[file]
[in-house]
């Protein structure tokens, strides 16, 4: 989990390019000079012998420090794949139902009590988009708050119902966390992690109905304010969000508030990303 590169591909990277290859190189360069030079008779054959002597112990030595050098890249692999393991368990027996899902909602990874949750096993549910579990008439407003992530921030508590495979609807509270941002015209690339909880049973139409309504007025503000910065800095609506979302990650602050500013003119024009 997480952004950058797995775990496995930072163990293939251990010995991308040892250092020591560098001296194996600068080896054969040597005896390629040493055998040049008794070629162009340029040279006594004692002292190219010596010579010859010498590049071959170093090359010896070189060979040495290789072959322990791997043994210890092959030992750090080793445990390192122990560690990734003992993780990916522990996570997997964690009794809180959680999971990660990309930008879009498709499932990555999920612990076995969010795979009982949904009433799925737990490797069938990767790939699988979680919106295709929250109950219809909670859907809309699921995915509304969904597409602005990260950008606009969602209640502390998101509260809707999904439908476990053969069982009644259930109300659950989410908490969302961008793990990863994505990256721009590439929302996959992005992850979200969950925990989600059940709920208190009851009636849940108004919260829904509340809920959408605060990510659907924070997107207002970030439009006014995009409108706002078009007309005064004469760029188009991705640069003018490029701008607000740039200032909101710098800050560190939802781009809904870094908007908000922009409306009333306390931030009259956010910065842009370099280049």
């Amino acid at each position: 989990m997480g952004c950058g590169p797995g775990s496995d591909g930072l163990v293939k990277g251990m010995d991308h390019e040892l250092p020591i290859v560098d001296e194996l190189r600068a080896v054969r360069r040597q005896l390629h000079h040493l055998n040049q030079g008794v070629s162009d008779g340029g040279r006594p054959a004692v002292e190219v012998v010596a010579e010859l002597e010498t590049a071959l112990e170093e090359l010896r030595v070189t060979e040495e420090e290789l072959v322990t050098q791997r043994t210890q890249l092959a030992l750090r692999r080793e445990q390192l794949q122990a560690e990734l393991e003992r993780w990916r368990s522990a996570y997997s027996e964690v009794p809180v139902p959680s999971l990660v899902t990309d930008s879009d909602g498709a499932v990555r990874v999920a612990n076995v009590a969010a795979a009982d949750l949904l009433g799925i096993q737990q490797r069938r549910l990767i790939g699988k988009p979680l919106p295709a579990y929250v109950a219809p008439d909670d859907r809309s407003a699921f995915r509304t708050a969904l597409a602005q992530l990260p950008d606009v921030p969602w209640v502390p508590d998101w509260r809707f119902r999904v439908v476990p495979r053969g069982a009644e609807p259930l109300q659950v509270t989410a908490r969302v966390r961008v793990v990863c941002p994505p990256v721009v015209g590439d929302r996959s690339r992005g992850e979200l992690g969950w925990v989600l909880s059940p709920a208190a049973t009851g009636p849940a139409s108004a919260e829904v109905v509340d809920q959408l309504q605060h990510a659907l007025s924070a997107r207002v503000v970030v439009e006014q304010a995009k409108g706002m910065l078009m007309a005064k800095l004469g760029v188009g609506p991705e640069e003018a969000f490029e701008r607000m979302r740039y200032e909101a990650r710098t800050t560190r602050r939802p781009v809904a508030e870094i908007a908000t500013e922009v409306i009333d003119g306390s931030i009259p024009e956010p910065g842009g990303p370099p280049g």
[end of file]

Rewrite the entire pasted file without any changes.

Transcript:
[in-house]
């Protein structure tokens, strides 16, 4: 989990390019000079012998420090794949139902009590988009708050119902966390992690109905304010969000508030990303 590169591909990277290859190189360069030079008779054959002597112990030595050098890249692999393991368990027996899902909602990874949750096993549910579990008439407003992530921030508590495979609807509270941002015209690339909880049973139409309504007025503000910065800095609506979302990650602050500013003119024009 997480952004950058797995775990496995930072163990293939251990010995991308040892250092020591560098001296194996600068080896054969040597005896390629040493055998040049008794070629162009340029040279006594004692002292190219010596010579010859010498590049071959170093090359010896070189060979040495290789072959322990791997043994210890092959030992750090080793445990390192122990560690990734003992993780990916522990996570997997964690009794809180959680999971990660990309930008879009498709499932990555999920612990076995969010795979009982949904009433799925737990490797069938990767790939699988979680919106295709929250109950219809909670859907809309699921995915509304969904597409602005990260950008606009969602209640502390998101509260809707999904439908476990053969069982009644259930109300659950989410908490969302961008793990990863994505990256721009590439929302996959992005992850979200969950925990989600059940709920208190009851009636849940108004919260829904509340809920959408605060990510659907924070997107207002970030439009006014995009409108706002078009007309005064004469760029188009991705640069003018490029701008607000740039200032909101710098800050560190939802781009809904870094908007908000922009409306009333306390931030009259956010910065842009370099280049």
């Amino acid at each position: 989990m997480g952004c950058g590169p797995g775990s496995d591909g930072l163990v293939k990277g251990m010995d991308h390019e040892l250092p020591i290859v560098d001296e194996l190189r600068a080896v054969r360069r040597q005896l390629h000079h040493l055998n040049q030079g008794v070629s162009d008779g340029g040279r006594p054959a004692v002292e190219v012998v010596a010579e010859l002597e010498t590049a071959l112990e170093e090359l010896r030595v070189t060979e040495e420090e290789l072959v322990t050098q791997r043994t210890q890249l092959a030992l750090r692999r080793e445990q390192l794949q122990a560690e990734l393991e003992r993780w990916r368990s522990a996570y997997s027996e964690v009794p809180v139902p959680s999971l990660v899902t990309d930008s879009d909602g498709a499932v990555r990874v999920a612990n076995v009590a969010a795979a009982d949750l949904l009433g799925i096993q737990q490797r069938r549910l990767i790939g699988k988009p979680l919106p295709a579990y929250v109950a219809p008439d909670d859907r809309s407003a699921f995915r509304t708050a969904l597409a602005q992530l990260p950008d606009v921030p969602w209640v502390p508590d998101w509260r809707f119902r999904v439908v476990p495979r053969g069982a009644e609807p259930l109300q659950v509270t989410a908490r969302v966390r961008v793990v990863c941002p994505p990256v721009v015209g590439d929302r996959s690339r992005g992850e979200l992690g969950w925990v989600l909880s059940p709920a208190a049973t009851g009636p849940a139409s108004a919260e829904v109905v509340d809920q959408l309504q605060h990510a659907l007025s924070a997107r207002v503000v970030v439009e006014q304010a995009k409108g706002m910065l078009m007309a005064k800095l004469g760029v188009g609506p991705e640069e003018a969000f490029e701008r607000m979302r740039y200032e909101a990650r710098t800050t560190r602050r939802p781009v809904a508030e870094i908007a908000t500013e922009v409306i009333d003119g306390s931030i009259p024009e956010p910065g842009g990303p370099p280049g």